[Python-Dev] one more thing for 2.2?

Guido van Rossum guido@digicool.com
Thu, 12 Jul 2001 17:28:42 -0400

> > > http://mail.python.org/pipermail/python-list/2001-June/047996.html
> >
> > Wow, an impressive hack.  But a hack!  Lots of special casing, and
> > breaks abstractions: the parser driver is supposed to know nothing
> > about the actual grammar embodied in its tables.
> But does it hurt if it does ? It's not like we use it as a general purpose
> parser right now, and would we really want to use the current parser as a
> general purpose one ?

Well, it *is* used to parse its own input. :-)

> I have to agree that a nice, clean, powerful parser that can deal
> better with ambiguities (an LR parser, is that what it's called ?
> :P)

Yes, why the :P)?

LR parsers deal better with ambiguities at the grammar level --
actually, not so much with real ambiguities, but things that look
ambiguous until you've seen more of the input.  For example an LR
grammar can correctly be told that

   f(a, b) = 12

is invalid; the current LL parser can't.  Therefore this has to be
rejected in a separate pass.  Currently I believe that's the code
generation pass but it could be a separate pass altogether.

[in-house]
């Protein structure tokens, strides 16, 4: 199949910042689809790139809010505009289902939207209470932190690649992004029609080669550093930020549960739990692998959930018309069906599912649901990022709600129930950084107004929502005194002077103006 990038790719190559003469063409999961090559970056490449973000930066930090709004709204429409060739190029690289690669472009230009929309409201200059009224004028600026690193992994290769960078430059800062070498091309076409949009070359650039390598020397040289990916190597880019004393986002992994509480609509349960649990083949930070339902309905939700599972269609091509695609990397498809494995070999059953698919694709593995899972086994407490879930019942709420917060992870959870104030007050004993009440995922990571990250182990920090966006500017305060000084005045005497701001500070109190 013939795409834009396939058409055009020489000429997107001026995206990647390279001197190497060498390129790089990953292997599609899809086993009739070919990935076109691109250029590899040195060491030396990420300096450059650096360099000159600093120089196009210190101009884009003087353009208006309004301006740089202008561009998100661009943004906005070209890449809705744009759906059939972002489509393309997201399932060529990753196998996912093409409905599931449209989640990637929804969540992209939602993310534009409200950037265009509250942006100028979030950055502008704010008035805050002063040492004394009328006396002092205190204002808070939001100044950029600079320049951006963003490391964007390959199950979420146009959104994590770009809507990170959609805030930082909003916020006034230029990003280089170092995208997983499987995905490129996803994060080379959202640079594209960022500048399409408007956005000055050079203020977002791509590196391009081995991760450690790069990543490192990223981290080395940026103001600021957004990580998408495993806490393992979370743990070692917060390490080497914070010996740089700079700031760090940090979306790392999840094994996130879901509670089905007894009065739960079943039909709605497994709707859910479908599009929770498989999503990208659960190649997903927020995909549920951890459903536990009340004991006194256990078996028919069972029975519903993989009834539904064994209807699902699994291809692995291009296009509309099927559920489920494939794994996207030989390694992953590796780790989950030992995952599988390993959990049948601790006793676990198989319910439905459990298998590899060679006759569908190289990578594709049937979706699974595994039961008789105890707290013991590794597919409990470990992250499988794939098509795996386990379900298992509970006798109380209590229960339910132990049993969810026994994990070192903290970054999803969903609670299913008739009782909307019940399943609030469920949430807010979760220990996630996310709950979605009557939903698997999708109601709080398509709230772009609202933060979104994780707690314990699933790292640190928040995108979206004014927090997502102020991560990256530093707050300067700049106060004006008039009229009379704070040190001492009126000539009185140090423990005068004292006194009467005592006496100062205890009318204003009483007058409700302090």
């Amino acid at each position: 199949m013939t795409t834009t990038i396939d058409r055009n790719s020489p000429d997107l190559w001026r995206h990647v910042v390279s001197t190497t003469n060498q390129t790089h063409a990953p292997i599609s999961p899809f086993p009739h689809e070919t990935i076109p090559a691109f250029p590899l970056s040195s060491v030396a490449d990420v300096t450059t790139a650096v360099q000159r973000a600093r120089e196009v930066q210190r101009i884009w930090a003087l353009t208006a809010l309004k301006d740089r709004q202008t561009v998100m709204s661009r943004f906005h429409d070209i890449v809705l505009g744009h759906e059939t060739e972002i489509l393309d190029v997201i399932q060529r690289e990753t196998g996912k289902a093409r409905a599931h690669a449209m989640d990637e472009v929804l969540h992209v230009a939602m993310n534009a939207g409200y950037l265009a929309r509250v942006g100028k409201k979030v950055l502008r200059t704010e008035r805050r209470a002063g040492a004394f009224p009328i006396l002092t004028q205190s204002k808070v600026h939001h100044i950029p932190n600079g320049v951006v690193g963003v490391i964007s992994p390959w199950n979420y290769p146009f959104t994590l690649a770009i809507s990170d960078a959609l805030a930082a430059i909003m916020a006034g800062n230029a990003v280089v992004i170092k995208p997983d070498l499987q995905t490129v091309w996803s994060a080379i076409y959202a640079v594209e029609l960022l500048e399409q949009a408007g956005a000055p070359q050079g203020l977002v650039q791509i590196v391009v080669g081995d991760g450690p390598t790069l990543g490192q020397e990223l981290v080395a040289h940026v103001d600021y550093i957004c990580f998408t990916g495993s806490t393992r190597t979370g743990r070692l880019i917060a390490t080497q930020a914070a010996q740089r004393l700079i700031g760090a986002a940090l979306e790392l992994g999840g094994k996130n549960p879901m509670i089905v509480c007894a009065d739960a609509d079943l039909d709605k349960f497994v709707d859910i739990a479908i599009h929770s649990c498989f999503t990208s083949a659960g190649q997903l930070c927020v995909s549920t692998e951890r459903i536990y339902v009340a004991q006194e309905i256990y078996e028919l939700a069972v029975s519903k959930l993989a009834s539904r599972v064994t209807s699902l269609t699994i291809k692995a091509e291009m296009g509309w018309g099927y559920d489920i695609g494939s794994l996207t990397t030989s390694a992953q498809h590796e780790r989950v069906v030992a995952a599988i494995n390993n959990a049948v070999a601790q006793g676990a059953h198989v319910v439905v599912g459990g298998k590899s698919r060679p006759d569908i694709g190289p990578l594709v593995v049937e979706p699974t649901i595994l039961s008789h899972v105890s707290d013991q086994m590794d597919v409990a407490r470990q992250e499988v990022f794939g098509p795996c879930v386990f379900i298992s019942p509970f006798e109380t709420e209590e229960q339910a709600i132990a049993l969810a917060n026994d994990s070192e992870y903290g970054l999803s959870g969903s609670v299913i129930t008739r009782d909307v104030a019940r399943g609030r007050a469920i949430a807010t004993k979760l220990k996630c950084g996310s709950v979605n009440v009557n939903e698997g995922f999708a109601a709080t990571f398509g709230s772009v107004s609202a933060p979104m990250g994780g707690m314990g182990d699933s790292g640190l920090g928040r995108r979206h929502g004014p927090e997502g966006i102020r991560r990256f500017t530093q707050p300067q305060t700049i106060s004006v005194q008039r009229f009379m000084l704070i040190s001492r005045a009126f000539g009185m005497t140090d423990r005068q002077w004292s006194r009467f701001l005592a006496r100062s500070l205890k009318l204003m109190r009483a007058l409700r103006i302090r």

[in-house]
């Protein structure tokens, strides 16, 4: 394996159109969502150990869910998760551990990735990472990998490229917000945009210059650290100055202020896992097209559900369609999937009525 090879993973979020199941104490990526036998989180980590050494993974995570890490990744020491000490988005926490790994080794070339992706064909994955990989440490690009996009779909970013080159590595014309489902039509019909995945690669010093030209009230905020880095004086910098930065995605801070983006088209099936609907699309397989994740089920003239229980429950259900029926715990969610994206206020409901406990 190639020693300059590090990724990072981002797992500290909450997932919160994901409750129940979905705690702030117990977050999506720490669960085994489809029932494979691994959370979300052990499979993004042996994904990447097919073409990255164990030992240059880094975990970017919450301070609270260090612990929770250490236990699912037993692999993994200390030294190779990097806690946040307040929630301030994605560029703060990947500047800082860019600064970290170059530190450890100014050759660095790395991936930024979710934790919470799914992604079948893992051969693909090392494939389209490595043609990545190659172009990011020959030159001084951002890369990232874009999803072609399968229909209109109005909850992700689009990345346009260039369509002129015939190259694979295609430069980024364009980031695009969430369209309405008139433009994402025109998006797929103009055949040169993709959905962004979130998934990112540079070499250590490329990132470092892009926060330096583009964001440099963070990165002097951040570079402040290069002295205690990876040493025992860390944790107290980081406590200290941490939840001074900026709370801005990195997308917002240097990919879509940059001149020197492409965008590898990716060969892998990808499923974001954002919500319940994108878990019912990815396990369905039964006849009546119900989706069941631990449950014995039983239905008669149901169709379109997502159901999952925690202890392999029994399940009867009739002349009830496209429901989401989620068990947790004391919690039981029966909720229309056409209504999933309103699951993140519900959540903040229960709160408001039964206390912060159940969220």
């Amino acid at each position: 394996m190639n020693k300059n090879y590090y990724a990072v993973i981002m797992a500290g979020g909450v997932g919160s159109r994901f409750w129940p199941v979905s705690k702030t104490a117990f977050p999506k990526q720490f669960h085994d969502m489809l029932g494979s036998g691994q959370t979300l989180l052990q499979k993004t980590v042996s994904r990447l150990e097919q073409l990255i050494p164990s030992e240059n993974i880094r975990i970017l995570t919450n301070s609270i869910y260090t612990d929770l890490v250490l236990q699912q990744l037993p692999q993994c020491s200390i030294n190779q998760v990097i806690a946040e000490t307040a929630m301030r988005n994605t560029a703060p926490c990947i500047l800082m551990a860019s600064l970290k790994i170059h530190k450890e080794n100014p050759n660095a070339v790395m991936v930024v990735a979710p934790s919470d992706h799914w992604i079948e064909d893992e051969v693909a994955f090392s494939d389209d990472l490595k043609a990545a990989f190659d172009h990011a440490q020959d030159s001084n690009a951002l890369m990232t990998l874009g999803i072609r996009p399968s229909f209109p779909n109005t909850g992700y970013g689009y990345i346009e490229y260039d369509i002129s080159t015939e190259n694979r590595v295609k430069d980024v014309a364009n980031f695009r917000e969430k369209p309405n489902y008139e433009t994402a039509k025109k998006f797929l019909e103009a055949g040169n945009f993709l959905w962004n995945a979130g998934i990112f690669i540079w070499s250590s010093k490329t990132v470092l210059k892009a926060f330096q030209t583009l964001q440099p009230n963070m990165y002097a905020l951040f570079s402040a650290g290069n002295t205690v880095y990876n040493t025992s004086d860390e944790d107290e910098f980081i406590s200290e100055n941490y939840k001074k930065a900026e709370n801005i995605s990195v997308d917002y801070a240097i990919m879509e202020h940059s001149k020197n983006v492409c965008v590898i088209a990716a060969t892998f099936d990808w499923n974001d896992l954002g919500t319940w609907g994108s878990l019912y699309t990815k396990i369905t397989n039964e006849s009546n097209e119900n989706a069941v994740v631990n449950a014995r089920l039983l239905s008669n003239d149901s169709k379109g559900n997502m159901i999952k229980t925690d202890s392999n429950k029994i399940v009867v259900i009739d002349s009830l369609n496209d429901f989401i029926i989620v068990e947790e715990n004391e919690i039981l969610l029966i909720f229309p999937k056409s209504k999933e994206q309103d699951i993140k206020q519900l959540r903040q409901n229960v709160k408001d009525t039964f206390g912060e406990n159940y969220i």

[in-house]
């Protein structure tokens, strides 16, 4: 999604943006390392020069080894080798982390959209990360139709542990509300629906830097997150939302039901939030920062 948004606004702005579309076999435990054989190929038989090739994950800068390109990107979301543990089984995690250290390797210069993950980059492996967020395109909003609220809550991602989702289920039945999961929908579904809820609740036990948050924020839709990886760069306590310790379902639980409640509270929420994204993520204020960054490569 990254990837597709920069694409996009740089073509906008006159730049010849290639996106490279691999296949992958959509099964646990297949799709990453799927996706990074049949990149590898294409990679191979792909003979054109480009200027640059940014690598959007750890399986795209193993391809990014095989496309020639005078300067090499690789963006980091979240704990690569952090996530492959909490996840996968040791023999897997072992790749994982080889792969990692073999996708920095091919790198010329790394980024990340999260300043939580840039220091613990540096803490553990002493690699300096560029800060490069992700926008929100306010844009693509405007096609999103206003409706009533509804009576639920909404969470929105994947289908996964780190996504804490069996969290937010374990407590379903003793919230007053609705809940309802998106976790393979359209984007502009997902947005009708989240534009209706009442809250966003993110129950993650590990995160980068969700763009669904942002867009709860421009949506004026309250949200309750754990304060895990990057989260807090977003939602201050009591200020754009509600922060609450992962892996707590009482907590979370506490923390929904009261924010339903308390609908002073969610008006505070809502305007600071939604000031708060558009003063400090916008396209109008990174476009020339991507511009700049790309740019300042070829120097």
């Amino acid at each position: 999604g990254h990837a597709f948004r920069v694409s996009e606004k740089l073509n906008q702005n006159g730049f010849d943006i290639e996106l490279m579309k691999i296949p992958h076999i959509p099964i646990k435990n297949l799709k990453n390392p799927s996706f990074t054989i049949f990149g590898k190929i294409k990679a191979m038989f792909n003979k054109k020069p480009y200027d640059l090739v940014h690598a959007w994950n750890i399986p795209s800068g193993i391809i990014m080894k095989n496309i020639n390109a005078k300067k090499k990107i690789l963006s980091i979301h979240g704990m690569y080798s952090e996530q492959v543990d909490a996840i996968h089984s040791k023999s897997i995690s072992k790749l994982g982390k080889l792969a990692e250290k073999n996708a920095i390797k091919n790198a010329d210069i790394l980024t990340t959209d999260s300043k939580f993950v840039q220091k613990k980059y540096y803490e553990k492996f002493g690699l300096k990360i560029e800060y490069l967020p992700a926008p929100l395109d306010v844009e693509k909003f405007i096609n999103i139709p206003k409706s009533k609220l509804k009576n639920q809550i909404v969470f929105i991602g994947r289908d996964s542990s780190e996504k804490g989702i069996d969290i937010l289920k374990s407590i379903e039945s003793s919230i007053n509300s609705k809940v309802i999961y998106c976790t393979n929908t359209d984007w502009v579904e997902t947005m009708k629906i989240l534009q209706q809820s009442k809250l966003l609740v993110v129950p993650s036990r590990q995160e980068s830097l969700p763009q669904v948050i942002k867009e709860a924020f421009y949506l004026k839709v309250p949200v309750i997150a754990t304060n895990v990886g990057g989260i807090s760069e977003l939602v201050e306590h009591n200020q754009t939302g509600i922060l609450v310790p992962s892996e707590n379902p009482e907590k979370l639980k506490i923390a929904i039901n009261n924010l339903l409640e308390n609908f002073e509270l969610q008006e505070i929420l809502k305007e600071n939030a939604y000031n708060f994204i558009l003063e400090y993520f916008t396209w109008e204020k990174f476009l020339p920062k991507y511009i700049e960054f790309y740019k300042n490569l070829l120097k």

> is a much better solution, but in some cases, a hack is better than
> nothing.

Adopting this particular hack means you can never go back.  It
effectively "unreserves" most keywords most of the time, and that
means that you can no longer use other parser technologies to parse
Python.  E.g. suppose someone has a Yacc-based parser for Python.  It
would be quite a feat to hack the Yacc driver to do the same retrying
that his hack does.  I bet it would also require a major effort to get
tokenize.py to work correctly again.

The hack it effectively makes it impossible to give a specification of
the real grammar of the language -- you have to try and see if the
parser accepts something or not.

> No, but it will help with bindings to languages that require
> keywords. .NET comes to mind, again, as does Java. It would also be
> very cool if we could rename pprint.pprint to pprint.print ;P

An approach that might work for this is to pick a FEW keywords
(e.g. those that are not reserved words in C or Java or C++) and add
those to a FEW places in the grammar.  E.g. add a rule

    extended_name: NAME | 'print'   # plus a few others

and then use extended_name instead of NAME in the rules for attribute
selection and function definition:

    funcdef: 'def' extended_name parameters ':' suite
    trailer: '(' [arglist] ')' | '[' subscriptlist ']' | '.' extended_name

This would be unambiguous.

--Guido van Rossum (home page: http://www.python.org/~guido/)